Bit manipulation trickery

One recurring task when working with data structures is finding out if a given number (say an index into a sorting tree) is a power of 2.

A number is a power of two, if exactly one bit is set, so it all boils down to testing for that.

There are several way to do this. The most naive and inefficient way is to test for all the powers of two representable in a given amount of bits.

int ispow2(int x) 
    int bc = 0;
    for(int i = 0; i<sizeof(x)*CHAR_BITS; i++) {
        if( 1<<i & x )
        if(bc > 1)
            return 0;
    return bc == 1;

This function is suboptimal, since it's O(n)

A better way, circulating the net for years is this little gem of bit trickery, which executes O(1)

int ispow2(int x)
    return !( (~(~0U>>1)|x) & (x-1) );

Unfortunately it only works for a specific type (you can of course adjust the most significant bit constant. But say you'd want to use this in a type agnostic macro. What I've seen in circulation is this (using the typeof Compiler extension -- which is not part of the C core language specification):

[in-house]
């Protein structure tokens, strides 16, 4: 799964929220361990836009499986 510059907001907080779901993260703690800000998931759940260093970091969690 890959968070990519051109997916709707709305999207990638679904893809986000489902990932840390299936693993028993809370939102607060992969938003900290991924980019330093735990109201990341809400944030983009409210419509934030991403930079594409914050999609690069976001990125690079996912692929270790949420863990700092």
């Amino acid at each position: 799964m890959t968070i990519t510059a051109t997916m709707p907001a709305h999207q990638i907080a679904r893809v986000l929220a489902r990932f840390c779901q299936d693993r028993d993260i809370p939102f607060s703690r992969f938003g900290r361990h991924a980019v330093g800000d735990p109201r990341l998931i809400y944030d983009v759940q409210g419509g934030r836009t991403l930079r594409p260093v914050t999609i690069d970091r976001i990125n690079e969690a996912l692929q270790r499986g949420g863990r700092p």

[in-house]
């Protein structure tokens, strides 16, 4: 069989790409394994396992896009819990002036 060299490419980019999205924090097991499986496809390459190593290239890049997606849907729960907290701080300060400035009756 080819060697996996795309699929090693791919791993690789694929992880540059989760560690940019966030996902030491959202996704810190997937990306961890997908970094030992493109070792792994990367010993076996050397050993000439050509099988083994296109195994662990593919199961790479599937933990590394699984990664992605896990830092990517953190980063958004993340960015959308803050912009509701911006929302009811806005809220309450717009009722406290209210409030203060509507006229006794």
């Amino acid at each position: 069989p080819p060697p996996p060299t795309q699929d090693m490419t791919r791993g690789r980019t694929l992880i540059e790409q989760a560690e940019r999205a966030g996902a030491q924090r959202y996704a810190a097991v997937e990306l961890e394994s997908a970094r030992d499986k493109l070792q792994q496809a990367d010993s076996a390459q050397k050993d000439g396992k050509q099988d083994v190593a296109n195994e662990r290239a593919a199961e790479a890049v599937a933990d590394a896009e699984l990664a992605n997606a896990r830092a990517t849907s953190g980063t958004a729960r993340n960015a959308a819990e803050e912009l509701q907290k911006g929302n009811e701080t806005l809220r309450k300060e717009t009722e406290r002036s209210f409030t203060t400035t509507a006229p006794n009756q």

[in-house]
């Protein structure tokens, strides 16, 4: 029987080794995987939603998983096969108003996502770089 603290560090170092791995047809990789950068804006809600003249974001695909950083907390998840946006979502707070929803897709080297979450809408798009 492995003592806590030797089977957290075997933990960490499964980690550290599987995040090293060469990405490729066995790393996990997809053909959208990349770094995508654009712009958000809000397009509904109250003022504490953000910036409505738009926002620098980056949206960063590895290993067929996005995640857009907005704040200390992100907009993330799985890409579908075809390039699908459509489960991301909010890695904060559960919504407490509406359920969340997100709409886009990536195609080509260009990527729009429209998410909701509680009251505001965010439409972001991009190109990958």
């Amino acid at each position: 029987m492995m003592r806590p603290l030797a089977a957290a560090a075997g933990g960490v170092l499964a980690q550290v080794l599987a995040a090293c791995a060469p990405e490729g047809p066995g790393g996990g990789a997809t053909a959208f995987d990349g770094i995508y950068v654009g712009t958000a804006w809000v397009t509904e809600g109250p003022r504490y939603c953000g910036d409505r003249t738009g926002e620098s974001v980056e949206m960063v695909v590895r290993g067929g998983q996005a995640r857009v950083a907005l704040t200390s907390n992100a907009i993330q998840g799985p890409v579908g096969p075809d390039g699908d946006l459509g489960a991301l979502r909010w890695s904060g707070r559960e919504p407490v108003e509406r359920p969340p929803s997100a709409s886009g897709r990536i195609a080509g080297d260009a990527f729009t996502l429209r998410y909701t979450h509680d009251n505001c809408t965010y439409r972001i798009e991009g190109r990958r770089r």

#define ISPOW2(x) ( ! ( (~(~((typeof (x))0) >> 1) | (x)) & ((x) - 1) ) )

Slightliy better is this:

#define ISPOW2(x) ( ! ( (1<<(sizeof(x)*CHAR_BIT-1) | (x)) & ((x) - 1) ) )

But those attempts look in the wrong direction: That most significant bit is only set to account for the case if x is 0.

In a project I wrote about 1 year ago I (re?-)invented the following method which works with any integral type:

#define ISPOW2(x) ( (x) && !( (x) & ((x) - 1) ) )

So far I've never seen it in circulation in the Internet. Maybe I am the first guy to write it that way, but I don't think so. (if I am: cool!)Nope. Some guys pointed to me to several bit twiddling hacks documents, where this is written that way. But you know what? I don't care, I came up with it myself, instead of just reading it somewhere. Of course credit where is credit due. I'm still interested who did invent that thing first.

PGP Key:479F 96E1 2B49 8B0D 69F1 94EE F11B E194 2E6C 2B5E (last 32 bit of fingerprint are ID).


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Wolfgang Draxinger

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